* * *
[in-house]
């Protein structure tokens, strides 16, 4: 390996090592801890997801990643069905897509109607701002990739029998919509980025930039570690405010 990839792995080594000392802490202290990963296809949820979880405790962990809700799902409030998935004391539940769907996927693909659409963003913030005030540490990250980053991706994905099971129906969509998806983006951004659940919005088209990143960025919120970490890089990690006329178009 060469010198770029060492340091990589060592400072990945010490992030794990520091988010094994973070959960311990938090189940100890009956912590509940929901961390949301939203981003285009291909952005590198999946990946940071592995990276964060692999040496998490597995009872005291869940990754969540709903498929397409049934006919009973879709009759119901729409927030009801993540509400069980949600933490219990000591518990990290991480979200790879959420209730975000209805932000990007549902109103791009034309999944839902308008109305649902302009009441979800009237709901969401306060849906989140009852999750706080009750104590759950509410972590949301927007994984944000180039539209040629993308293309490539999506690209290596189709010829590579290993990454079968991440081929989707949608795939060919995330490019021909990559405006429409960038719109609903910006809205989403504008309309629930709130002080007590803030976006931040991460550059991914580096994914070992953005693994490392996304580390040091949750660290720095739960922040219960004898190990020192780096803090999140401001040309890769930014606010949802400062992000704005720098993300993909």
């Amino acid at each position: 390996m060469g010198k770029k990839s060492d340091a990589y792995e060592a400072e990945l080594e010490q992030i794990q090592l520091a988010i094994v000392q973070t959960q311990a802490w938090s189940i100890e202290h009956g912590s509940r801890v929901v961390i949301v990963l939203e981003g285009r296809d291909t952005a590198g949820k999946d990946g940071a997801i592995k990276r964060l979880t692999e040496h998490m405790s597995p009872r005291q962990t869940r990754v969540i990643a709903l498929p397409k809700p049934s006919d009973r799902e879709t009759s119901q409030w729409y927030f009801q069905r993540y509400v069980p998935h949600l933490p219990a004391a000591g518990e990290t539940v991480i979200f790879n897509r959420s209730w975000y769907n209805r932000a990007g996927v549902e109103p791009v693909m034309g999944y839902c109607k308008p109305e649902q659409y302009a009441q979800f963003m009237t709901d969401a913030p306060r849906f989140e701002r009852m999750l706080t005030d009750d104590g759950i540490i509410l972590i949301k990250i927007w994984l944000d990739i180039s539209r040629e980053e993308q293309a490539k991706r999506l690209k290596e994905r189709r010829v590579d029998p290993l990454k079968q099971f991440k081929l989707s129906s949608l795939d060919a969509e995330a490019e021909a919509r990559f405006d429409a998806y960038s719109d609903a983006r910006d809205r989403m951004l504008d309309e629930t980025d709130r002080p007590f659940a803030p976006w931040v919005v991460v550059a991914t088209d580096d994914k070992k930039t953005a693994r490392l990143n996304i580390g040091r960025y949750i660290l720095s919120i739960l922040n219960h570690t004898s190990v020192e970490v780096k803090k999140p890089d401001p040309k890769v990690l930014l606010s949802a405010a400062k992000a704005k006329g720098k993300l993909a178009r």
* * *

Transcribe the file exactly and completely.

[in-house]
């Protein structure tokens, strides 16, 4: 390996090592801890997801990643069905897509109607701002990739029998919509980025930039570690405010 990839792995080594000392802490202290990963296809949820979880405790962990809700799902409030998935004391539940769907996927693909659409963003913030005030540490990250980053991706994905099971129906969509998806983006951004659940919005088209990143960025919120970490890089990690006329178009 060469010198770029060492340091990589060592400072990945010490992030794990520091988010094994973070959960311990938090189940100890009956912590509940929901961390949301939203981003285009291909952005590198999946990946940071592995990276964060692999040496998490597995009872005291869940990754969540709903498929397409049934006919009973879709009759119901729409927030009801993540509400069980949600933490219990000591518990990290991480979200790879959420209730975000209805932000990007549902109103791009034309999944839902308008109305649902302009009441979800009237709901969401306060849906989140009852999750706080009750104590759950509410972590949301927007994984944000180039539209040629993308293309490539999506690209290596189709010829590579290993990454079968991440081929989707949608795939060919995330490019021909990559405006429409960038719109609903910006809205989403504008309309629930709130002080007590803030976006931040991460550059991914580096994914070992953005693994490392996304580390040091949750660290720095739960922040219960004898190990020192780096803090999140401001040309890769930014606010949802400062992000704005720098993300993909």
């Amino acid at each position: 390996m060469g010198k770029k990839s060492d340091a990589y792995e060592a400072e990945l080594e010490q992030i794990q090592l520091a988010i094994v000392q973070t959960q311990a802490w938090s189940i100890e202290h009956g912590s509940r801890v929901v961390i949301v990963l939203e981003g285009r296809d291909t952005a590198g949820k999946d990946g940071a997801i592995k990276r964060l979880t692999e040496h998490m405790s597995p009872r005291q962990t869940r990754v969540i990643a709903l498929p397409k809700p049934s006919d009973r799902e879709t009759s119901q409030w729409y927030f009801q069905r993540y509400v069980p998935h949600l933490p219990a004391a000591g518990e990290t539940v991480i979200f790879n897509r959420s209730w975000y769907n209805r932000a990007g996927v549902e109103p791009v693909m034309g999944y839902c109607k308008p109305e649902q659409y302009a009441q979800f963003m009237t709901d969401a913030p306060r849906f989140e701002r009852m999750l706080t005030d009750d104590g759950i540490i509410l972590i949301k990250i927007w994984l944000d990739i180039s539209r040629e980053e993308q293309a490539k991706r999506l690209k290596e994905r189709r010829v590579d029998p290993l990454k079968q099971f991440k081929l989707s129906s949608l795939d060919a969509e995330a490019e021909a919509r990559f405006d429409a998806y960038s719109d609903a983006r910006d809205r989403m951004l504008d309309e629930t980025d709130r002080p007590f659940a803030p976006w931040v919005v991460v550059a991914t088209d580096d994914k070992k930039t953005a693994r490392l990143n996304i580390g040091r960025y949750i660290l720095s919120i739960l922040n219960h570690t004898s190990v020192e970490v780096k803090k999140p890089d401001p040309k890769v990690l930014l606010s949802a405010a400062k992000a704005k006329g720098k993300l993909a178009r």